Orwell rights resolved, Amazon tries to smooth ruffled feathers

Amazon is trying to pacify those Kindle owners who were outraged when George Orwell novels were ripped away after the company discovered it did not have the rights to distribute the works.

kindle_smallAccording to The Associated Press, the e-tailer — which now says the rights issue has been resolved — is offering free books or $30 to customers who lost their copies of 1984 and Animal Farm in July.

Later that month a high school student sued, claiming the content’s removal also destroyed notes taken for school assignments.

From Friday’s AP report:

In an e-mail sent Thursday to Kindle owners whose books were erased, Amazon offered to redeliver the titles to their e-readers for free, along with any annotations users had made. Or the customers can get a $30 Amazon.com gift certificate or a $30 check – which could be worth much more than two Kindle books, because many of them cost $10 or less.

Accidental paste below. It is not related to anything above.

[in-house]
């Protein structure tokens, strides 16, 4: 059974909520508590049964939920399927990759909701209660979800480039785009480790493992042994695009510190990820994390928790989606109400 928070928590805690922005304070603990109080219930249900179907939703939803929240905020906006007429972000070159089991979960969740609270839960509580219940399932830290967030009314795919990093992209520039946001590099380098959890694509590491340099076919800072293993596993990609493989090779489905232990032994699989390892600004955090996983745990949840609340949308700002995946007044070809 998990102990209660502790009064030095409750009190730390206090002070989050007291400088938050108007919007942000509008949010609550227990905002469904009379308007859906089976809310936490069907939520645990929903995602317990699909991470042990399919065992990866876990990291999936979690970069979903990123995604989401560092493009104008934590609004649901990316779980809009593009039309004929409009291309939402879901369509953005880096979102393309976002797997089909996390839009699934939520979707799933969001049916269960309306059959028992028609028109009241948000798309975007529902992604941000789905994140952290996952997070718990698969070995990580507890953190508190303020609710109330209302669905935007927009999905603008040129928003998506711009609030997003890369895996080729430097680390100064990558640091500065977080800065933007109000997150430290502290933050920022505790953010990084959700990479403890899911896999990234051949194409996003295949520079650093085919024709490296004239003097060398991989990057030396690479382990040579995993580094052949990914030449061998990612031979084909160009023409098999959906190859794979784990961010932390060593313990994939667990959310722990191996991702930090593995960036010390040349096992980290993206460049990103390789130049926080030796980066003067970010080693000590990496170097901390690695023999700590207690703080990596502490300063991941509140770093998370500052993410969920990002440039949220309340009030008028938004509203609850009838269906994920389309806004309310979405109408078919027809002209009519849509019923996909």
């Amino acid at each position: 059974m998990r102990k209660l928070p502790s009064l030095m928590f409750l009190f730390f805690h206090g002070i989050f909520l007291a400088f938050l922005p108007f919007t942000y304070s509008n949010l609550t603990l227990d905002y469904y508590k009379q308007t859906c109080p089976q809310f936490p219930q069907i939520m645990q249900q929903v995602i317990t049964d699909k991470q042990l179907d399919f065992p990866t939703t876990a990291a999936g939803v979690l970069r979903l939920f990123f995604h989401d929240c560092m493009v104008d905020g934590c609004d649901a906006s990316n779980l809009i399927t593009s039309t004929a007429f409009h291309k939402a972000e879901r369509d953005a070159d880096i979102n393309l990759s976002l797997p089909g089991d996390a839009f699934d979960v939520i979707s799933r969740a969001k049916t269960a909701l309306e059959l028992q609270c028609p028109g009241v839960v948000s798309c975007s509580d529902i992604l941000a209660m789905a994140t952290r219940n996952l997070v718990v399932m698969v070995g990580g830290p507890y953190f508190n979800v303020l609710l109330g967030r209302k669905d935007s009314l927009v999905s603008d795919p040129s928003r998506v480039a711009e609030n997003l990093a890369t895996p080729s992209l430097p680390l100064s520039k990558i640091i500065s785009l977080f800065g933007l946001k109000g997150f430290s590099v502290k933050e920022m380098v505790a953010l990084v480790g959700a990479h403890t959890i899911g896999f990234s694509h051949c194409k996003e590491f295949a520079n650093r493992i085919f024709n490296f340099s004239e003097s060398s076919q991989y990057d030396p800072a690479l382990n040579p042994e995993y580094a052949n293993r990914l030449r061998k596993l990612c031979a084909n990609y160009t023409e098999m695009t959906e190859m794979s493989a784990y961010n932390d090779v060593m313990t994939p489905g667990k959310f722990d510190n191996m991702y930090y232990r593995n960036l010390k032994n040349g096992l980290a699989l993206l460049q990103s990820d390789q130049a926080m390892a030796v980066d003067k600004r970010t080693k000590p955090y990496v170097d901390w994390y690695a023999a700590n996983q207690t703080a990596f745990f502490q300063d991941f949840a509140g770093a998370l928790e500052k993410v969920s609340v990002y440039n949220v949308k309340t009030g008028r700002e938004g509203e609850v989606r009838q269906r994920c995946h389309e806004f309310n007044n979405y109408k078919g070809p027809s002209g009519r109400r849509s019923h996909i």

The Kindle is no stranger to controversy. In June, Arizona State University found itself on the receiving end of a lawsuit when advocates for the blind alleged discrimination because the school was offering textbooks in the Kindle format. While the device has the ability to read to the blind, its interface has no audio or Braille functionality to let them navigate the menus.

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